The concept of actors' entrances and exits has apparently so entranced Alan Ayckbourn that he has written not one but two plays about it. Those two plays, House and Garden, are both now appearing at the Manhattan Theatre Club, one on each of the complex's stages. When an actor exits from the house into the garden in House, he or she appears just a few moments later coming from the house in Garden, playing in the other theater.
It's an intriguing concept with lots of fascinating possibilities. It's too bad that Ayckbourn has realized almost none of them in the creation of these two linked plays. He's counted on the concept to carry the day for both shows, and it does. Well, at least it does until the fascination you feel watching the actors (not the characters) wears off. Whether or not they'll make their cue in the other theater is about as exciting as either play gets.
Where did Ayckbourn go wrong? The idea itself was a sound one. He has created sort of an Upstairs/Downstairs situation, with Teddy and Trish Platt (Nicholas Woodeson and Jan Maxwell) living in the house, dealing with lots of relationship issues. Primarily, Teddy has cheated on Trish with their next-door neighbor, Joanna (Veanne Cox), but he is also courting a career in politics, urged on by the stylish Gavin Ryng-Mayne (Daniel Gerroll).
Meanwhile, Izzie, Warn, and Pearl (Patricia Conolly, James A. Stephens, and Laura Marie Duncan), servants employed by the Platts, are facing similar problems outside. Their own family unit is undergoing significant changes, and they must contend with the Platts, Joanna and her husband Giles (Michael Countryman), and the antic couple (John Curless and Ellen Parker) setting up the garden for a party that afternoon.
Despite the wonderful farcical and dramatic possibilities the work could achieve with such a setup, there's generally a lot of talk and not much action. Yes, some excitement is created briefly in Garden when Teddy frolics with a French film star (Olga Sosnovska) in a rain storm, and there are plenty of laughs to be found in House, in Trisha's utter ignoring of Teddy or explanation of the Platt family curse. But excitement and humor seldom occur together in either play, making both shows together seem like unnecessarily lengthy and dreary affairs. There's too much unhappiness and despair, and despite over a dozen main characters, there's no one to root for, and no one to care about.
One gets the sense from watching House and Garden that Ayckbourn intended each to stand on its own. Neither really does. Garden comes closer; by nature, it's more frivolous and comic, and its characters' peccadilloes are much easier to swallow. House, though more innately comic, is much more unpleasant, and it's difficult to find yourself caring too much about either the philandering Teddy or the overly enigmatic Trish, leaving the secondary characters (most of whom have more focus in Garden) the burden of making the whole mess entertaining. Luckily, they succeed often enough to forgive House its faults.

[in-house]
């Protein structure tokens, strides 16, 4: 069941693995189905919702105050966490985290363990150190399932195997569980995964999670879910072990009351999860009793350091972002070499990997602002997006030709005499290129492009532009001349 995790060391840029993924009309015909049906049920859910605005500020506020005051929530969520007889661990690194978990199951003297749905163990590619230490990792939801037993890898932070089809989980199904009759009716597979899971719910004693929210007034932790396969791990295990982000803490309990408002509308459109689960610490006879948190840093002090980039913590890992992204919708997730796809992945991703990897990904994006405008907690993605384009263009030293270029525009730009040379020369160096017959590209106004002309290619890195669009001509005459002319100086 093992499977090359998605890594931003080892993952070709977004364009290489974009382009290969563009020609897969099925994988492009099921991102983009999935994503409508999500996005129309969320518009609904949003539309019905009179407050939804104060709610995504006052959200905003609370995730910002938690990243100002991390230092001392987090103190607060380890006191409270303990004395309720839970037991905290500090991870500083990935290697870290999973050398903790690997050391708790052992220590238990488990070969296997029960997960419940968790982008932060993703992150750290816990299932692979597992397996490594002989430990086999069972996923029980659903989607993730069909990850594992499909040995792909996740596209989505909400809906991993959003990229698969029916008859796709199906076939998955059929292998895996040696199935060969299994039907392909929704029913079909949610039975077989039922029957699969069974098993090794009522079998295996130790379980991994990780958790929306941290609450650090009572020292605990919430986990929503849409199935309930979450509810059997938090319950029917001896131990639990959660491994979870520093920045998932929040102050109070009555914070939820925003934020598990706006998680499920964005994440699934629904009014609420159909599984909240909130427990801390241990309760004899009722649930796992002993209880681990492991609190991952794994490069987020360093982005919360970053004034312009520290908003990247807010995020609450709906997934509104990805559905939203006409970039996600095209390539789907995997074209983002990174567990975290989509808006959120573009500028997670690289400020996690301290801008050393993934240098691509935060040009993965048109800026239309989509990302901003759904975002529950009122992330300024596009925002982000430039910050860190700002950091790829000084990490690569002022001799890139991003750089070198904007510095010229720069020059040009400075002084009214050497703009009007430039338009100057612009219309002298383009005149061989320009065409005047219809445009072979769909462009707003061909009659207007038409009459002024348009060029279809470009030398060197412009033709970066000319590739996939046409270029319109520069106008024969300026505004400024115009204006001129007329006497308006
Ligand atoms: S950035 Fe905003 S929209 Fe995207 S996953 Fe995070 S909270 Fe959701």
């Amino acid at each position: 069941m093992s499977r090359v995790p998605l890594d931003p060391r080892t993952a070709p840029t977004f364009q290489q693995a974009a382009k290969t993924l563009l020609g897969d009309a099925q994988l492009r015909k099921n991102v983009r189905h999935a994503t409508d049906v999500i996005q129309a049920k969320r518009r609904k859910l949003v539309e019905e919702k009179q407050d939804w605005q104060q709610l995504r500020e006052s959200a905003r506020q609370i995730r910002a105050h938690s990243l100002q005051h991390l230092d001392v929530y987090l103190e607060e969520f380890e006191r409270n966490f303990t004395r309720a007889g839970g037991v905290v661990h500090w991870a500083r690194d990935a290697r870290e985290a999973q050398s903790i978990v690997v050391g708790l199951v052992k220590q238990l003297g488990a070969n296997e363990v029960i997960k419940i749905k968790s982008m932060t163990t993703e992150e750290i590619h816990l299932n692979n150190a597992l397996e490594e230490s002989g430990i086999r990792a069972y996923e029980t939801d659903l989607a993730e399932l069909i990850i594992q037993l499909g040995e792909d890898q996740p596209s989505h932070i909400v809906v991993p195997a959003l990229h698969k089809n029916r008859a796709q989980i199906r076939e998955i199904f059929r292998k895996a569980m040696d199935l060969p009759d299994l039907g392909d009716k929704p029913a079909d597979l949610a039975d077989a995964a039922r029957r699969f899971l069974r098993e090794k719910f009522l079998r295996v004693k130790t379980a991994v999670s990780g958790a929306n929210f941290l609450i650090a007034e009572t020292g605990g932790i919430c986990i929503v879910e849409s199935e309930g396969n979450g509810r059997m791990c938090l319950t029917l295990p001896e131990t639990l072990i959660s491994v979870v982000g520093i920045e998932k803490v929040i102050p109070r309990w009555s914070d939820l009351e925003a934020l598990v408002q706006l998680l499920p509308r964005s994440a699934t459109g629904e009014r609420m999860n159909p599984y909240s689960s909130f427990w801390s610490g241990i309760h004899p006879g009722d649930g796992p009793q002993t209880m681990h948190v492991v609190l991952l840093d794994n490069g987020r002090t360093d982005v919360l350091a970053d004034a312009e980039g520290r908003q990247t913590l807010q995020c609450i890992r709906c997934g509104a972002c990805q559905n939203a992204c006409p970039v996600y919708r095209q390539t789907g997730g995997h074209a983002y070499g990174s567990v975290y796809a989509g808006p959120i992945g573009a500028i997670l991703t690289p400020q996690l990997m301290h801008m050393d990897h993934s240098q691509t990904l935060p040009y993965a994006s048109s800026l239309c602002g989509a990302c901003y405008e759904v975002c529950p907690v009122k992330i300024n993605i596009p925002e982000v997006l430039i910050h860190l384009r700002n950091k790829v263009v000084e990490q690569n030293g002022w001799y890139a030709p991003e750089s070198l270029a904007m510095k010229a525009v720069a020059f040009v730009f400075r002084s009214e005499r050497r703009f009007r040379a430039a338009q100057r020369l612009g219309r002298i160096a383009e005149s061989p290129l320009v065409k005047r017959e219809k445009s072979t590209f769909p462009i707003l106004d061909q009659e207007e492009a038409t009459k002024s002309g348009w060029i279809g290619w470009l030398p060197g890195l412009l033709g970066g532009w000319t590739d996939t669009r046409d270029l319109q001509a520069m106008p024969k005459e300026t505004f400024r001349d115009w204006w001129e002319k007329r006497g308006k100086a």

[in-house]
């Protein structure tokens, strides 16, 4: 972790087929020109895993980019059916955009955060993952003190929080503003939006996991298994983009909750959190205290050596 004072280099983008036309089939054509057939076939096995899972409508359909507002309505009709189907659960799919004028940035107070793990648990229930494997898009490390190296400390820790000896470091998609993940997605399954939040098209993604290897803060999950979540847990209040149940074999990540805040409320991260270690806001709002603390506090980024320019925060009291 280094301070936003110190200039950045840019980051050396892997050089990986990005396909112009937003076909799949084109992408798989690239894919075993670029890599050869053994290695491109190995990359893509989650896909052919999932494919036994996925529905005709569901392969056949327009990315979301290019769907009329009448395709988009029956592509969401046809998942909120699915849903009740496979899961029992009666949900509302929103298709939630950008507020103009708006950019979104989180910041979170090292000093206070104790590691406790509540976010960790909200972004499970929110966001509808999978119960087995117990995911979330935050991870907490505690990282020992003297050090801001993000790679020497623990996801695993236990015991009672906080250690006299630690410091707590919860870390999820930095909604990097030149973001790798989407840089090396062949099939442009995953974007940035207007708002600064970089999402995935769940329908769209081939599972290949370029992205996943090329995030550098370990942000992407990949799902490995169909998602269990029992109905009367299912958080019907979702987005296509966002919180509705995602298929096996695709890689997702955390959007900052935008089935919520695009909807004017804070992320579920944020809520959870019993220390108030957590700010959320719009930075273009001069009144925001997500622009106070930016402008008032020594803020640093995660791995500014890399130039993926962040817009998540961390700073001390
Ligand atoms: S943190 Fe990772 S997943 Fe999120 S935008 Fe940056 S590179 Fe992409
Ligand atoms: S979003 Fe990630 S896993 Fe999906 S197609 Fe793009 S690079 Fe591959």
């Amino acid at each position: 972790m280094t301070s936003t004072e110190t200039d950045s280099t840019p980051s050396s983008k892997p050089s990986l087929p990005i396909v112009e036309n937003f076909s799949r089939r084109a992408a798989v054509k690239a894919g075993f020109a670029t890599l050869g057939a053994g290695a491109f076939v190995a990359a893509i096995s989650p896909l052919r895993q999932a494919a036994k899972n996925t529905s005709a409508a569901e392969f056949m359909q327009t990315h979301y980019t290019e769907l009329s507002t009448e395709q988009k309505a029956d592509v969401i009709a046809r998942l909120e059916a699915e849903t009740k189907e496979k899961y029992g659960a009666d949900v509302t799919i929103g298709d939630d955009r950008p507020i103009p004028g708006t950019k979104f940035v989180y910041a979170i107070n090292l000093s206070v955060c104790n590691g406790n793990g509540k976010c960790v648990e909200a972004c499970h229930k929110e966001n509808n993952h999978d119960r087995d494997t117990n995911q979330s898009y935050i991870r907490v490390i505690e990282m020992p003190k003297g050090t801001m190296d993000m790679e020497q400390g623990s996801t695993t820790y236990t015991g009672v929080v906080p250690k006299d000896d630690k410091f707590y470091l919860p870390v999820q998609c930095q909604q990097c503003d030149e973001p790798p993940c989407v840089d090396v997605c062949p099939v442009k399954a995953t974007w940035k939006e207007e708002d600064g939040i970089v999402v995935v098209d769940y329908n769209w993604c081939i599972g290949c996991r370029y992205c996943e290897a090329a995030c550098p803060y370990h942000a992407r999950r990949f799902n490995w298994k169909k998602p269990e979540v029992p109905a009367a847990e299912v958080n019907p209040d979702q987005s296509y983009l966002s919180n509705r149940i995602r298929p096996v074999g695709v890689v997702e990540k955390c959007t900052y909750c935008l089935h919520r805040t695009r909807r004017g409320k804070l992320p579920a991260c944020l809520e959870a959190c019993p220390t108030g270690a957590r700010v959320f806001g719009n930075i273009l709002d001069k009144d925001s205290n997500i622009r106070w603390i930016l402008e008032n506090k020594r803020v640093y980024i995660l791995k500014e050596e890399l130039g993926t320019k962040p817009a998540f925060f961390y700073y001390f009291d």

It's understandable that everyone might not be willing or able to see both plays (an unfortunate likelihood due to the theaters' different seating capacities), but the plays only offer anything approaching a fulfilling experience if you see both of them. John Lee Beatty's strikingly appointed sets are excellent in either case, and John Tillinger has provided adequate enough direction for both. But, as each play features too many story threads that are only appropriately dealt with in the opposite play, neither is complete alone.
If you are only able to see one, see Garden. You'll miss out on almost all of Jan Maxwell's intelligent, humorous performance (her onstage time in Garden can best be measured in seconds), but you'll get the more palatable story. If you can possibly swing both, do it for the novelty, but see House first. You'll regret less what is never allowed to develop and get funnier punch lines to Garden's poorly set-up jokes.
Still, each play has one perfect defining moment that almost makes the entire outing worthwhile. And strangely enough, they both occur at exactly the same time. The curtain calls are entertainingly staged, with the actors bowing, then racing off to the other theater to take their bows there, and then return, if necessary, a few moments later for the final audience acknowledgment. Jan Maxwell, in House, infused this moment with such joy and love, that it became clear for a tiny moment what House and Garden could have been.
What they are is not good enough. Two plays with one gimmick is fine, but there have to be two plays. Ayckbourn, with House and Garden, was barely able to find one.
Manhattan Theatre Club